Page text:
Abstract: Practically Academic: Forming British Business Schools in the 1960s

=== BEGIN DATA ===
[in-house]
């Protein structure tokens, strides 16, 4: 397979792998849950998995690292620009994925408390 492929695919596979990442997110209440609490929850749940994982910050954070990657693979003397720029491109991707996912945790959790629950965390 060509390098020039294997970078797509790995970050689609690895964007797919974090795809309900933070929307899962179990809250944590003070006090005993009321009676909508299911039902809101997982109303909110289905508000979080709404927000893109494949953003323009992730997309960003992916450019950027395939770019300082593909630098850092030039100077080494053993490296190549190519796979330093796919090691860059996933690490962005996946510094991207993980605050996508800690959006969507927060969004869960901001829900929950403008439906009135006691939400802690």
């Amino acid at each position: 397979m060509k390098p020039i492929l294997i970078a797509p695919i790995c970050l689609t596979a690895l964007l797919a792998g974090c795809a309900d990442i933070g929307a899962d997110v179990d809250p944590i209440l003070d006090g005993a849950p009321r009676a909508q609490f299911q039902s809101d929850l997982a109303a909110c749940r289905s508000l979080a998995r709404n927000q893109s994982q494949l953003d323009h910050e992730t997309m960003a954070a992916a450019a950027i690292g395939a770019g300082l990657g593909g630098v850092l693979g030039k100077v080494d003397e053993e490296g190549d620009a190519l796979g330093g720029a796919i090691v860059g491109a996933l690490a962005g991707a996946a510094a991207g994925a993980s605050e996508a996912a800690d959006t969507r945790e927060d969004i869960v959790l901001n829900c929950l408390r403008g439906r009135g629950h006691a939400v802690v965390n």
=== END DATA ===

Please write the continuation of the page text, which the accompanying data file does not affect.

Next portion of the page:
In this paper I show that British management has undergone an incomplete process of professionalization since 1945, demon-strated by the establishment of university-based "business schools" modeled on American examples. Industrial advocates of management education not only hoped to solve economic problems but also strove to raise the status of business within British society. The process is incomplete because true professionalization has not occurred. Earlier pathways to management work were never fully replaced: accountancy and engineering training still supply a sizable number of today's business leaders. In addition, neither government nor business has erected legal barriers to entry or attempted to control access to business education as in other fully professional fields such as medical practice. Firms supported management training initi-atives within the universities because they sought to combine the universities' academic prestige with courses of practical relevance such as those at well-known American business schools such as Harvard or the Massachusetts Institute of Technology. The explosion of business schools and management training provision that has arisen since the mid-1960s demonstrates the success of the "trail-blazing" function of the London and Manchester Business Schools in elevating management's social status.